October 2020 by Scott Harn
The extreme fires in California, Oregon and Washington, along with fires in other Western States, have obviously been tragic, not only for the loss of life and property, but for the fact that the risk could have been drastically reduced by active forest management practices such as managed logging, clearing of underbrush, removal of dead and dying trees, controlled burns and maintenance of roads. As I write this, fires in 2020 have consumed 3.6 million acres in California, over 1 million acres burned in Oregon, and Washington State is approaching 750,000 acres lost.
Like many of you, Public Lands for the People (PLP) board members were faced with statewide Forest Service closures of all National Forests in California during the recent spate of wildfires.
The Code of Federal Regulations specificifies who is exempt from closure orders. Section 36 CFR § 261.50(e) states:
An order may exempt any of the following persons from any of the prohibitions contained in the order:
(1) Persons with a permit specifically authorizing the otherwise prohibited act or omission.
(2) Owners or lessees of land in the area;
(3) Residents in the area;
(4) Any Federal, State, or local officer, or member of an organized rescue or fire fighting force in the performance of an official duty; and
(5) Persons engaged in a business, trade, or occupation in the area.
(6) Any other person meeting exemption requirements specified in the order.
We wanted to take this opportunity to point out that claimholders are considered private property landowners under the law.
PLP northern director Clark Pearson stated, “Thanks to the U.S. v. Hicks case, the courts have acknowledged that claimholders are owners of land within the National Forest who are exempt.”
Pearson recommends having a copy of your mining claim filing papers and a copy of the U.S. v. Hicks case with you if you are heading into a safe but closed area so you can politely present these items to law enforcement or Forest Service personnel if neede.
In this court case from 2002, Hicks was convicted in the US District Court for the District of Montana for operating a vehicle (motorcycle) in an area of the National Forest closed to motor vehicles by a Forest Service closure order. Hicks appealed, and the 9th Circuit Court of Appeals found that Hicks was acting as an agent or employee of a corporation that owned subsurface mineral rights in the National Forest and was not subject to a Forest Service closure order that exempted landowners. (The case is available online at www.publiclandsforthepeople.com or you can find it by searching for “US v. Hicks No. 01-30146.”)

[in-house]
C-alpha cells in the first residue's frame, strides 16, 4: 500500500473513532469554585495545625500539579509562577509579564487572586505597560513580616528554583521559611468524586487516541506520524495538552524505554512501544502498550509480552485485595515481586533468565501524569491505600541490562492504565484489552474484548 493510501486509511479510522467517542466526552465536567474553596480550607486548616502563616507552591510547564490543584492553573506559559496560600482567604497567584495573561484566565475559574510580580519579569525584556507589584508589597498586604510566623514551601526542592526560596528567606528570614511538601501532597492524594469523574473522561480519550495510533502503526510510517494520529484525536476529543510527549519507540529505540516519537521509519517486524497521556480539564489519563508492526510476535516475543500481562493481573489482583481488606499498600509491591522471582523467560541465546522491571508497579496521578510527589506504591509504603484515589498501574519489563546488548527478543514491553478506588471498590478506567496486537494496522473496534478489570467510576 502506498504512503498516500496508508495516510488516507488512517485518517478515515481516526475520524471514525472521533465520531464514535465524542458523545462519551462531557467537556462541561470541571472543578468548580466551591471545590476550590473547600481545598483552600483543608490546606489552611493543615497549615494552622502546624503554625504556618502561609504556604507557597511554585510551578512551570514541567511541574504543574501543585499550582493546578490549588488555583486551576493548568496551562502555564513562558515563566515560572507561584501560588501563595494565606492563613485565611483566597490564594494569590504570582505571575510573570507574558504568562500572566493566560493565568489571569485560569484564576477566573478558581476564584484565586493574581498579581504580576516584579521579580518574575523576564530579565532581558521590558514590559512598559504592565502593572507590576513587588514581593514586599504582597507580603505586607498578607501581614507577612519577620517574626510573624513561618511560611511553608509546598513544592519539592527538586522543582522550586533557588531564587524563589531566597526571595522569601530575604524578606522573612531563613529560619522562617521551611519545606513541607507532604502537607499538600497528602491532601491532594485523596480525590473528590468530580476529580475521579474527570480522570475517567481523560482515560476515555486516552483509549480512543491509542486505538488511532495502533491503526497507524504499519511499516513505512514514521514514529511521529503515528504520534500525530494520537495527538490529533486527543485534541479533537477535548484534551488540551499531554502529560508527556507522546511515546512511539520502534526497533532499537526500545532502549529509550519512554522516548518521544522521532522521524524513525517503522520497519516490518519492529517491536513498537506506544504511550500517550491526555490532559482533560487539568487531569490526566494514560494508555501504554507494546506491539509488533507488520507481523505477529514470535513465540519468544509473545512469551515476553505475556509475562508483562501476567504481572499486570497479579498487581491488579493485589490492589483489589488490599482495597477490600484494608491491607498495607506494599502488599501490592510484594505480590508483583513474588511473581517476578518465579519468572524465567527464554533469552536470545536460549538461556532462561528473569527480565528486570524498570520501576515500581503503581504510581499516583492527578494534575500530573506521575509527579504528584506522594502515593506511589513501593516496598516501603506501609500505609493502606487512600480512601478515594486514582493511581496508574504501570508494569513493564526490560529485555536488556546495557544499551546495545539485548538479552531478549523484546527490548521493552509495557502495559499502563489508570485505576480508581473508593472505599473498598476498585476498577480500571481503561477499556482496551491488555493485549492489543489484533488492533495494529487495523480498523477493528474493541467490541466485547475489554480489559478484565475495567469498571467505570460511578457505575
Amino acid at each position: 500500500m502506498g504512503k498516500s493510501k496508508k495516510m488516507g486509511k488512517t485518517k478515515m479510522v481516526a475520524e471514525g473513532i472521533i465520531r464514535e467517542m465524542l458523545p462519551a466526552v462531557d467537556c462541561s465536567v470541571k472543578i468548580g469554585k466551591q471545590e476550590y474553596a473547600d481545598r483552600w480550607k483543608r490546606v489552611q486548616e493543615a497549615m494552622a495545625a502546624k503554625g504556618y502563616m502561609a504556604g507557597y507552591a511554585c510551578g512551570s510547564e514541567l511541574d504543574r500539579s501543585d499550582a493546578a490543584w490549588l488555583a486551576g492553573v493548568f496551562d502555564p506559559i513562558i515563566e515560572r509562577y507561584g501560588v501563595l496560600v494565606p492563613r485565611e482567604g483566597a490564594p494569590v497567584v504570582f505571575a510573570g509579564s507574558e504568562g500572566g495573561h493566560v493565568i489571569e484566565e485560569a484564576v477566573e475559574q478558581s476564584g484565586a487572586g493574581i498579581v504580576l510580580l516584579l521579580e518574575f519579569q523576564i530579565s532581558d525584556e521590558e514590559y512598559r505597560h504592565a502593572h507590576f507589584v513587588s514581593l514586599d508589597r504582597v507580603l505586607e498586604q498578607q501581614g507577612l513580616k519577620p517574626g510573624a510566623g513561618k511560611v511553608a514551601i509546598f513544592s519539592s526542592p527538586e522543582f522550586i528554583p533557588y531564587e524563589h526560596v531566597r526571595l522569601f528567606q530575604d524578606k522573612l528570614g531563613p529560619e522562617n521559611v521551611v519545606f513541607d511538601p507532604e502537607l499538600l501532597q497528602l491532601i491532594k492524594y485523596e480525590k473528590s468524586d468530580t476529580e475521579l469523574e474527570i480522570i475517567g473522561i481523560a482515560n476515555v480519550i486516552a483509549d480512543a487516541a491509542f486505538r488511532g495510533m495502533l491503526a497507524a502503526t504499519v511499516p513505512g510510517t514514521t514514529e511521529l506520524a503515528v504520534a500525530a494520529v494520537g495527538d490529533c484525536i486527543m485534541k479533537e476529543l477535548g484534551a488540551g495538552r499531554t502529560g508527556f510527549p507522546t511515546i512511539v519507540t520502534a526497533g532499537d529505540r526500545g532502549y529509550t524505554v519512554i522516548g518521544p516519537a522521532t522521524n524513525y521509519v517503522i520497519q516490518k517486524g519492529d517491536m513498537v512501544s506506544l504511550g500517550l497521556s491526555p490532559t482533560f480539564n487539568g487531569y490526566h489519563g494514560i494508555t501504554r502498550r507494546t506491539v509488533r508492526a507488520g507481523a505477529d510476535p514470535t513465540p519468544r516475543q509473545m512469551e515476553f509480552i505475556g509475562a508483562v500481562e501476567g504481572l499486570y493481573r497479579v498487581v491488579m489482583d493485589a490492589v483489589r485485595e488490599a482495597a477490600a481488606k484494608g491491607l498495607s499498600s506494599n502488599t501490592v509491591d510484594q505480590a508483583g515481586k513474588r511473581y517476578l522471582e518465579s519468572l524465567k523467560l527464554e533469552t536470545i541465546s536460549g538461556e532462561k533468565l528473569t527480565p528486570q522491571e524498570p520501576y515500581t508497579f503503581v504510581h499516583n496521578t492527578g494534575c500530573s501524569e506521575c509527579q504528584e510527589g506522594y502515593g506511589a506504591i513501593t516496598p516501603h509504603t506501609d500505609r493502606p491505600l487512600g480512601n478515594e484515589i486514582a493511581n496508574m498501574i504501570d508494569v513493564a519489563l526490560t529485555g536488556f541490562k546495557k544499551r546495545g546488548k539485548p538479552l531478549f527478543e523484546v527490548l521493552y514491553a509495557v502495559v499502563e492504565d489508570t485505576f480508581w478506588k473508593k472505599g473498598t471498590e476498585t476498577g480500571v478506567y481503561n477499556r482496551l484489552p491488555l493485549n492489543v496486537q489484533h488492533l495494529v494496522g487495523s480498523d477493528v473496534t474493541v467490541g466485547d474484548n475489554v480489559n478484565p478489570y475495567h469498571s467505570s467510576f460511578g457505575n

But let’s be clear: At no time will we advocate heading into any area that could put you in danger or endanger those who might have to come to your rescue. Common sense must prevail.
Many miners have failed to exercise their rights by using the power of their Mining Districts and laws that are already on the books, such as 43 CFR 9712.1, which states…
I’ve received quite a few inquiries from miners who are beginning to realize that traditional Mining Districts are powerful entities and they are looking to get their district organized if it’s in disarray.
Present conflicts and realizations having to do with dependence on China have illuminated the fact that suction dredge miners have a vital role to play and are an ignored and untapped domestic resource—until now.
The current administration is receptive; we believe the time is ripe to push for a return to reasonable regulations and to restore mining to a priority for public lands as long as some new crisis doesn’t take precedent.
The process of updating the Rand Mining District is underway and you’ll see a Public Notice in this issue requesting interested parties to submit an application to serve on the board.
A two-pronged approach is necessary to restore suction dredging; federal preemption needs to be established as addressed above via petition; and clarification from the EPA is needed to establish that no Section 402 permit is necessary when there is no “addition” of a pollutant.
Face-to-face meetings in Washington, DC, with Trump administration officials and members of Congress are still on hold due to the coronavirus, but Public Lands for the People is continuing to work on mining-related issues via phone and email.
The Bawl Mill • Ask The Experts - Too early to build the crusher? • Ask The Experts - Time for small mine exemptions • Ask The Experts - Should I be checking the culverts for gold? • Sniping for Gold—The Next Best Thing to Dredging • Hard Rock 101: Advanced Micro Blasting • Now Is The Time For Exploration • Gold in Unlikely Places—And 'Eating Crow' • From Iowa to Alaska—How I Became A Gold Miner • Jamestown and Our Mother Lode Gold Rush Adventures • Why Assaying Placer Gold Deposits Doesn't Work • Gold Prospecting for Better or Worse: Those Blasted Boulders! • Melman on Gold & Silver • Mining Stock Quotes and Mineral & Metal Prices